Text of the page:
Do you take little or no exercise?
Do you smoke?
Do you drink a lot of alcohol?
Does your diet contain little or no calcium?
Do you have a fair skin and fine bone structure?
Do you have a family history of broken bones?
Are you a postmenopausal woman?
Are you taking excessive thyroid medication or high doses of cortisone-type drugs for conditions such as asthma, arthritis, or cancer?
The more times you answer “yes”, the greater your risk of developing a bone-thinning disease that causes debilitating fractures of the spine, hip and wrist. This disorder is called ‘osteoporosis’ and affects millions of people worldwide. In the UK alone there are an estimated 3 million people with osteoporosis. It mainly affects people in middle and later life and is around six times more common in women than it is in men.
Osteoporosis is a condition in which bones are thinner than they should be – and thin bones are more likely to break. Gradual loss of calcium from bones is a normal process in middle and later life but if the loss is rapid or severe (as may happen to women at menopause) then the bones become brittle. They can break easily and are hard to heal. A fracture in a bone weakened by osteoporosis may require weeks, sometimes months, of hospitalisation. Some breaks never really heal properly and impair the physical ability of those affected, preventing them from leading a normal active life.
Our bony skeleton is basically a protein mix in which crystals of calcium and phosphates are embedded.
The majority of our bones consist of two parts: an outer shell-like layer of hard, compact bone (termed ‘cortical’ bone) and an inner region of sponge-like cancellous bone (termed ‘trabecular’ bone).
Cortical bone is very dense and provides a strong tubular structure with an outer fibrous covering called the ‘periosteum’, to which ligaments, tendons and muscles are attached. Cortical bone accounts for around 80% of our total skeletal mass.
Trabecular bone is found mainly in the ends of the long bones of our arms and legs – which resemble the structure of an ‘Aero’ chocolate bar (see Diagram). This is a strong bony matrix, that gives lightness to our bones. Trabecular bone accounts for around 20% of our total bone mass.
The central shaft of long bones are basically hollow and contain the highly nutritious bone marrow, where, for example, most of our red blood cells are produced.
People with ‘heavy frames’ normally have higher levels of cortical bone than people with ‘light frames’. The skeleton of males is on average around 30% heavier than females and about 10% higher in blacks than in whites.
From birth until death bone tissue is constantly being formed, broken down and re-formed in a process called ‘re-modelling’. The cells that build bones are called osteoblasts and those that break down bone and help create the bone shape are called osteoclasts.
During puberty, rapid bone growth occurs – our bones get longer, thicker and more dense. Our peak bone density occurs between the ages of 20 and 30. Once this has been achieved, the osteoclast and osteoblast activity remains in balance until around 45-50 years of age. After this, the osteoclast activity becomes greater than the osteoblasts and the person slowly begins to lose bone mass. A variety of genetic and lifestyle factors will slow or accelerate this process. For example, a woman going through the menopause will have accelerated loss of bone. The early occurrence of menopause by natural or surgical means also increases the risk of accelerated bone loss. This is because the protective effect of the female hormone oestrogen is lost since its natural production ceases after the menopause. Oestrogens act directly on bones, increasing their density. Studies have demonstrated that oestrogen replacement therapy can prevent the subsequent loss of bone by as much as 50%, whilst also helping alleviate menopausal symptoms. (Oestrogen may also reduce the risk of heart disease by as much as 50%; however there are some concerns that long-term use of oestrogen may increase the risk of breast cancer). Other menstrual problems, such as those caused by bulimia & anorexia, or excessive exercise, may also lead to loss of bone mass.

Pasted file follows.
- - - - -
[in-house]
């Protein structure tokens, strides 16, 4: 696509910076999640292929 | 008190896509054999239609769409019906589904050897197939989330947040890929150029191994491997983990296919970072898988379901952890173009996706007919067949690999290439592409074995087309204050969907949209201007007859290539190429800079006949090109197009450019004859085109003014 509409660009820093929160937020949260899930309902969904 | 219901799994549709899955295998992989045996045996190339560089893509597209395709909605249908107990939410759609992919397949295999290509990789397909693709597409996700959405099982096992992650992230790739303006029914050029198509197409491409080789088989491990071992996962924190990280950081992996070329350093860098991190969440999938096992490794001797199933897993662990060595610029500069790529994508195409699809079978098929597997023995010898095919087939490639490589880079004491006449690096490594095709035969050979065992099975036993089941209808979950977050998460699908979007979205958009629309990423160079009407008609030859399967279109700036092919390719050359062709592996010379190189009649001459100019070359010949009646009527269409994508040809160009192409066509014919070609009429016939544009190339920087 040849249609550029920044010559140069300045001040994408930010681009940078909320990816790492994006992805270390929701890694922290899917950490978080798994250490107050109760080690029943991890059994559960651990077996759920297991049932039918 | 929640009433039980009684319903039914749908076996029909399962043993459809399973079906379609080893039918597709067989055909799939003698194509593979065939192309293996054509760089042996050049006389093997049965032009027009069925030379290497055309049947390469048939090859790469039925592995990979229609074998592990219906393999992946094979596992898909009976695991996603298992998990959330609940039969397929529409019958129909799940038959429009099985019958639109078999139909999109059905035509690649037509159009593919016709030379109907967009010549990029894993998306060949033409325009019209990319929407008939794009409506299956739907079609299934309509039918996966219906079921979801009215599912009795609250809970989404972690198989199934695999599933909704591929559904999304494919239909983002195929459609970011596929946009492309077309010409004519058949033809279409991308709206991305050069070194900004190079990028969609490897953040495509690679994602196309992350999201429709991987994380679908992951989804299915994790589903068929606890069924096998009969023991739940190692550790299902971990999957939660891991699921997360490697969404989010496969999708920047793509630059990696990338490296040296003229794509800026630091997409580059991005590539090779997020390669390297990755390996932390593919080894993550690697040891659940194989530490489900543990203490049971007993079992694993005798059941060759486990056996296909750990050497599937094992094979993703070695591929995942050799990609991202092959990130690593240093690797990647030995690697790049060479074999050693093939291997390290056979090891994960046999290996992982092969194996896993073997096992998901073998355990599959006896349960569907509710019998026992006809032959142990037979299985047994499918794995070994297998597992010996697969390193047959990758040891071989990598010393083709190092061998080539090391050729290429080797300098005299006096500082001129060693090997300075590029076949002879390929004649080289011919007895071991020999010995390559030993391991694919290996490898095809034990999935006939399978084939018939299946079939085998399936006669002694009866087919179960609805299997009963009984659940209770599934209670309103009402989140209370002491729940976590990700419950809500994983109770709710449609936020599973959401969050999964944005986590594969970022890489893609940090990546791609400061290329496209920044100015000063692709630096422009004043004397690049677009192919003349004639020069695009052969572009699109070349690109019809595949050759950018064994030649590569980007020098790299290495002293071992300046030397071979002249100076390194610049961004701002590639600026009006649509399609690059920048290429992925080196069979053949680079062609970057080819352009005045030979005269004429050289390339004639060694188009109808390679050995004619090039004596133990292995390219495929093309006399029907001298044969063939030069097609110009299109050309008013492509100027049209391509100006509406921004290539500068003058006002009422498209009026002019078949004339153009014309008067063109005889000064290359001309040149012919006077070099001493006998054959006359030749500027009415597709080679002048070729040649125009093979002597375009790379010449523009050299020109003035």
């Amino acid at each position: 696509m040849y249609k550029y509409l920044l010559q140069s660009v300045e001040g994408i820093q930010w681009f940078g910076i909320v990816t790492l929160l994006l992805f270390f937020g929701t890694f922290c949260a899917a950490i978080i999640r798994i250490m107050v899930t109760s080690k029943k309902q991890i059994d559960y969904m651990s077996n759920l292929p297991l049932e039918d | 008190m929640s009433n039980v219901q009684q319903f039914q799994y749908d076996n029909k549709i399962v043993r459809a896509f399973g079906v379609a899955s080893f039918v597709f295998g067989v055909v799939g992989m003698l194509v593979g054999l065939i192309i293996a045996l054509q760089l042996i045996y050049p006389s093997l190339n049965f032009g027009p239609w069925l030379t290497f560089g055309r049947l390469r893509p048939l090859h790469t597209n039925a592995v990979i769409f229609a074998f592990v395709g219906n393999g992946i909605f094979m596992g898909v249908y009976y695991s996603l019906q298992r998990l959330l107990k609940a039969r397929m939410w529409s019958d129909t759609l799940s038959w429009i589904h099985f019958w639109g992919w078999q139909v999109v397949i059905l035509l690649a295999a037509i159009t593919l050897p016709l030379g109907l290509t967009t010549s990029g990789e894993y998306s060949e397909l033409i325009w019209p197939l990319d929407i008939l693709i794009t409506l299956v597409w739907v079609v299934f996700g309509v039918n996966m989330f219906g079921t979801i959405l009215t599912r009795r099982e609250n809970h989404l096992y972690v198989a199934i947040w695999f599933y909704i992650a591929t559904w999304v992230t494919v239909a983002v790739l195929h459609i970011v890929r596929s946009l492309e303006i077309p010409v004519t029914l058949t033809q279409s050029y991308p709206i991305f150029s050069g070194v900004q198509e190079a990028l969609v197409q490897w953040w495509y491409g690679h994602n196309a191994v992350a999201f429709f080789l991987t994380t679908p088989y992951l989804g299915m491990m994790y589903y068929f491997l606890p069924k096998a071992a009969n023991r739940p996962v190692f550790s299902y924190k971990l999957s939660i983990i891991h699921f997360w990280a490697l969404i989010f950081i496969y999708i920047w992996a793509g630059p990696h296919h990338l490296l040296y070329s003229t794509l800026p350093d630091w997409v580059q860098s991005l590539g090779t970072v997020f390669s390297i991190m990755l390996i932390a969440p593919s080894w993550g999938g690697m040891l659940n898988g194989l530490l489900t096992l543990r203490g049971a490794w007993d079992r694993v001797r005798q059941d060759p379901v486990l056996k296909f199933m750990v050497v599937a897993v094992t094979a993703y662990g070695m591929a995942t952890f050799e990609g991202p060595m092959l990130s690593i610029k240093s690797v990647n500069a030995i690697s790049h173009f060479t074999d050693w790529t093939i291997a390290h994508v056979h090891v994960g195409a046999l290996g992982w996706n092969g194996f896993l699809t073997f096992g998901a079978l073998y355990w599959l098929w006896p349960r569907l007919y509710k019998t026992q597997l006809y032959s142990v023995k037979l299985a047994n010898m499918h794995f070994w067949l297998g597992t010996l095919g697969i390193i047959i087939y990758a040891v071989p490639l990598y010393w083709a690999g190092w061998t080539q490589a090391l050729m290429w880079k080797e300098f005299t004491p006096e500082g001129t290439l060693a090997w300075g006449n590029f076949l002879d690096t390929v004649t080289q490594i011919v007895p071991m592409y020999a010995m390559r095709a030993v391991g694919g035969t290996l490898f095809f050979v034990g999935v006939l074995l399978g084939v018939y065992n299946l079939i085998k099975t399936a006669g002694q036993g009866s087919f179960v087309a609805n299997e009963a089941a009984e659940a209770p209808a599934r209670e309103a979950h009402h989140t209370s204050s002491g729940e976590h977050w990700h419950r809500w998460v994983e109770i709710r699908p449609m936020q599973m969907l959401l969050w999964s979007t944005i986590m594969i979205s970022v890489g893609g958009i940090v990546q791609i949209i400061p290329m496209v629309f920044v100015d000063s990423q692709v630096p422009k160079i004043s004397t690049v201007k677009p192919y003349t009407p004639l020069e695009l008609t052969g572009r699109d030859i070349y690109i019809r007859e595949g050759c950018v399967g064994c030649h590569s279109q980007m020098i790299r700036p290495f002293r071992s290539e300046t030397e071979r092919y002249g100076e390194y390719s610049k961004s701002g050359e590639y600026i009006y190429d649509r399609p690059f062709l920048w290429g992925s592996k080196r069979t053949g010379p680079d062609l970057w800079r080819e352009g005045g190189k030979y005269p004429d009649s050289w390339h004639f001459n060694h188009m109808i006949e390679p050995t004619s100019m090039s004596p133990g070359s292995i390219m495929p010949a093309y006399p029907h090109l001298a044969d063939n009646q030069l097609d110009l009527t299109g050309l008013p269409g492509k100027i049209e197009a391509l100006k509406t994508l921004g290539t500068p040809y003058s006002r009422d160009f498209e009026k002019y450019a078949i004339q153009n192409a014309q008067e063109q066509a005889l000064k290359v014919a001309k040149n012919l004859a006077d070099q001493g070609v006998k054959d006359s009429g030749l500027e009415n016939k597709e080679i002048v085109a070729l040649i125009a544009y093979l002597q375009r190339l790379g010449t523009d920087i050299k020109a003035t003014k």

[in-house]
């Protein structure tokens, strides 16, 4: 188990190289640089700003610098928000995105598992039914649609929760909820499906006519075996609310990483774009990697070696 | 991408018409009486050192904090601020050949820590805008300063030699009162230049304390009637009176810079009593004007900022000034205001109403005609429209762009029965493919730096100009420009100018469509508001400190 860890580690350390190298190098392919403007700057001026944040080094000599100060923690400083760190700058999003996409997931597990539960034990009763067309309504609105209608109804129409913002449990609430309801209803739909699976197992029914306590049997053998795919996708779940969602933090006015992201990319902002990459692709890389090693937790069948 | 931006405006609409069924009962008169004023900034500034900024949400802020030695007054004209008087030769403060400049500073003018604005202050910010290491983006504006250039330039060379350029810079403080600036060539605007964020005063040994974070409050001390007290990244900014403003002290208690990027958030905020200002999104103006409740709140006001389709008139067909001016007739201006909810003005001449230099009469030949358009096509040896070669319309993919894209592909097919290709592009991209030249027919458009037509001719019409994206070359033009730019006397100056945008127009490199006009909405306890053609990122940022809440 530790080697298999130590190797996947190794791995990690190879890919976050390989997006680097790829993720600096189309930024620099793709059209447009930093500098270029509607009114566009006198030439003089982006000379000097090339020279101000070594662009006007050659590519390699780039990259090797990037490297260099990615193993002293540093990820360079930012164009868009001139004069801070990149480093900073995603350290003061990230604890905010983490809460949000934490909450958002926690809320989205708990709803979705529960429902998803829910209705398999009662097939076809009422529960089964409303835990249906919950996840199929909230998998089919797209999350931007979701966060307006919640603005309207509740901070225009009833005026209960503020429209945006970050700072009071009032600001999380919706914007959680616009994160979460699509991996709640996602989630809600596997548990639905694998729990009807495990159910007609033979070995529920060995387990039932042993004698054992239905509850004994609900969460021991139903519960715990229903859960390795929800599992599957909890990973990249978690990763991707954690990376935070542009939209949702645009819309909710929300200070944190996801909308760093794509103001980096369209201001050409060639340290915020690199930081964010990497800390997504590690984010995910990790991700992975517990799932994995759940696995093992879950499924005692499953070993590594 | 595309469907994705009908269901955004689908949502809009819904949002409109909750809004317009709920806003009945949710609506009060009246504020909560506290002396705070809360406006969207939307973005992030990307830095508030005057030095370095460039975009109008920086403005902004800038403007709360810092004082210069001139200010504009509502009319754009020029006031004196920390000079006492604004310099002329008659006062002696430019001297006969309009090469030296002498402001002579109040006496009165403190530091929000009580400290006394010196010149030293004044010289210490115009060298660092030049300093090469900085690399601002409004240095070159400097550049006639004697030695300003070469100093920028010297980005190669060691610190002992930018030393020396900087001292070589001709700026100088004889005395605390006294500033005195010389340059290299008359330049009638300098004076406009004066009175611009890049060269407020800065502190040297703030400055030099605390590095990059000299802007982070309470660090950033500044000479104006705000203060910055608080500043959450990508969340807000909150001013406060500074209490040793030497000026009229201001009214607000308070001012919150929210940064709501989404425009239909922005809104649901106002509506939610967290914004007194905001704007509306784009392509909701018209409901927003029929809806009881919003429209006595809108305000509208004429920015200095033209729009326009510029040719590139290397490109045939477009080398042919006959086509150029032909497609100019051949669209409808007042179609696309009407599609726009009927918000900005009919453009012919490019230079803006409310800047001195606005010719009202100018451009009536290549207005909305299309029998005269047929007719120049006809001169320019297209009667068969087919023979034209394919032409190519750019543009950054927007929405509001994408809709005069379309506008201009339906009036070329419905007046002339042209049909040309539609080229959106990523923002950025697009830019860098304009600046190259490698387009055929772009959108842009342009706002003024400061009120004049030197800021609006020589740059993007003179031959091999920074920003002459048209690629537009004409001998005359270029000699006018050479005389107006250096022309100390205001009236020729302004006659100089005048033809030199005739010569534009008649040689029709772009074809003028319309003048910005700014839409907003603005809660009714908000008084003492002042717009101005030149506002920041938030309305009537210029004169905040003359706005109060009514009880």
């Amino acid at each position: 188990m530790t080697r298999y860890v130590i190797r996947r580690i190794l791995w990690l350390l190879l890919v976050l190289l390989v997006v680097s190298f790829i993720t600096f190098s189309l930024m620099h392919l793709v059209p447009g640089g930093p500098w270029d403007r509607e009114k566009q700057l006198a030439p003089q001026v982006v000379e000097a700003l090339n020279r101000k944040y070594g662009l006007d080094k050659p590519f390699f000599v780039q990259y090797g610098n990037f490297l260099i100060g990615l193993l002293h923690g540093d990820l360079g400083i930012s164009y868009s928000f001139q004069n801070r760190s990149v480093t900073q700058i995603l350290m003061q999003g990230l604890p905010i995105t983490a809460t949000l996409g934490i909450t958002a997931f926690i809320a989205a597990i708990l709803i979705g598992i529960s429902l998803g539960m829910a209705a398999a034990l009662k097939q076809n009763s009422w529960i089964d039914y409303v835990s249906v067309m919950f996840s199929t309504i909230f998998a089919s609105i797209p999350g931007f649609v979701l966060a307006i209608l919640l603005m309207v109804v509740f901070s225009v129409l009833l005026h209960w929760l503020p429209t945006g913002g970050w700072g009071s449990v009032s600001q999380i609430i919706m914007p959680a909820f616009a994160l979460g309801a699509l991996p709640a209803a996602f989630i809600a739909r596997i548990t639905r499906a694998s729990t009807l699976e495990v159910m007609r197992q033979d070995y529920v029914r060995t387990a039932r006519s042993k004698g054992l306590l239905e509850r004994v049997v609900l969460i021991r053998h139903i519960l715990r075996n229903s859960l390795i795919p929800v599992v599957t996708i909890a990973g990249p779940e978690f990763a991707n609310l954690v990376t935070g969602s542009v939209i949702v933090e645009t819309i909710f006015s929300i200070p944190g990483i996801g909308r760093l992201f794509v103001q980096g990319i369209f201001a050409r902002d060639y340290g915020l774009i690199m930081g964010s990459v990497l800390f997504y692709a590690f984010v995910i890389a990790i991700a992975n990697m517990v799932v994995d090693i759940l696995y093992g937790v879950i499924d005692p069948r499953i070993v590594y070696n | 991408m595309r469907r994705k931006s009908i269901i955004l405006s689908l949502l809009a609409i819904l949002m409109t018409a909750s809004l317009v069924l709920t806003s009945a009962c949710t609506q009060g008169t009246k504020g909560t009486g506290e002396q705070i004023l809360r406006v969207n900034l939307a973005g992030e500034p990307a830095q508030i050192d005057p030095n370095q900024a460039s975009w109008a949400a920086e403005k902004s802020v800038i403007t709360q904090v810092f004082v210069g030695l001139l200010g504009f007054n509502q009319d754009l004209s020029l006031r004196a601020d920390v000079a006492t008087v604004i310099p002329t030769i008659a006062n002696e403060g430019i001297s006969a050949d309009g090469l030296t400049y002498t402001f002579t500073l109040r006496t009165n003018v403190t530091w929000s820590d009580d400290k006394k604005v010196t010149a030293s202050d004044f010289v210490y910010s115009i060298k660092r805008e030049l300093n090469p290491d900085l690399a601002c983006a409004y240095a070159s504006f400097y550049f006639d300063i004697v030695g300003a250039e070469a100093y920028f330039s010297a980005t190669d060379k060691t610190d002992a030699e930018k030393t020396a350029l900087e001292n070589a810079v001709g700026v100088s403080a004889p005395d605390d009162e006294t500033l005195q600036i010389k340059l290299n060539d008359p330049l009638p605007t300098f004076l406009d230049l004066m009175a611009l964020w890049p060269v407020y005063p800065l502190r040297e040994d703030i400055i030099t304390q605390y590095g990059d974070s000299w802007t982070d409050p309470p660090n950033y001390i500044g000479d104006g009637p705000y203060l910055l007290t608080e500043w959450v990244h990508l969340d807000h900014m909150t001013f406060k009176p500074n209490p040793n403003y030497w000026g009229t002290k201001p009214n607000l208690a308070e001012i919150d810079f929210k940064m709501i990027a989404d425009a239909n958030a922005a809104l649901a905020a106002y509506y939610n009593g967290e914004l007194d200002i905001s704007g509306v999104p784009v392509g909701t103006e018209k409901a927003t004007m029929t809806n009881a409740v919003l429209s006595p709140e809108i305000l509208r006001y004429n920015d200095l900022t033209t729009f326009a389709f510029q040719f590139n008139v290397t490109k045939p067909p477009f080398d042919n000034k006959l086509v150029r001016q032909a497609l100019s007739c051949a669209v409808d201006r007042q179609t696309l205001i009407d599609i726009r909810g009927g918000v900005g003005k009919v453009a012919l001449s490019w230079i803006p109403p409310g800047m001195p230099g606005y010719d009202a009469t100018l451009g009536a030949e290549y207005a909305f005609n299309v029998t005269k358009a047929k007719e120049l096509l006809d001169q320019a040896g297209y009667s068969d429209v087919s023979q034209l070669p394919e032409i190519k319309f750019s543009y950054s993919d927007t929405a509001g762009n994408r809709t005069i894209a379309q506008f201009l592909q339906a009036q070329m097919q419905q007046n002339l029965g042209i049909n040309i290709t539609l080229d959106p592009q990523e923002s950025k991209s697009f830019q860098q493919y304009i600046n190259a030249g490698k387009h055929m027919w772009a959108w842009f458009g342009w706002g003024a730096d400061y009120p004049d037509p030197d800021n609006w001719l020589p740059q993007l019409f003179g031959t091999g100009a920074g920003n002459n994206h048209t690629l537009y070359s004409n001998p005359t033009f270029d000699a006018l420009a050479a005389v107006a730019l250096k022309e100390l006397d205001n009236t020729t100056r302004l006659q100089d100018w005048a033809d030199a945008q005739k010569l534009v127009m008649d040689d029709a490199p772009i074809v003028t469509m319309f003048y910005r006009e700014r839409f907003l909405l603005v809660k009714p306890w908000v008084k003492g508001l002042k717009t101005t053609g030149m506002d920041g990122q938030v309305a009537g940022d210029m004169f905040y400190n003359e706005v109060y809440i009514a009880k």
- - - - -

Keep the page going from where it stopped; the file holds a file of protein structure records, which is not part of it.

Prevention – the good news is that in the majority of cases osteoporosis is preventable – regular exercise and a healthy diet can make a great deal of difference to the health of our bones.
Regular Exercise promotes healthy bones – and helps prevent osteoporosis
It is well known that bone loss is much greater in those leading sedentary, inactive lifestyles. One study showed that when healthy individuals underwent complete bed rest for 10 weeks, they lost 10% of their bone mass!
Exercise, particularly weight-bearing and resistance exercise, which places a healthy stress on the bones is vital for maintenance of our total bone mass.
Weight-bearing activities such as walking, running and racket sports seem more effective than non-weight-bearing activities, such as cycling and swimming. Resistance exercises, such as lifting, carrying, pulling and pushing, or a gym programme designed to increase overall strength and muscle tone, will also have a highly beneficial effect on your bones, making them stronger and sturdier.
Encouraging children to play a variety of games and sports and lead active lifestyles, helps them to increase their peak bone mass, thus creating stronger and healthier bones. This stands them in good stead and helps reduce the risk of osteoporosis as they become older.
Regular exercise in later life is vital for healthy bones. As people age, they tend to become less physically active, which leads to a reduction in bone density and to the increased risk of fractures.
So, for good bone health make sure that:
- your diet contains adequate amounts of calcium from foods such as low-fat dairy foods, leafy vegetables, nuts and seeds
- don’t smoke
- drink alcohol only in moderation
- don’t become bone idle – take regular exercise!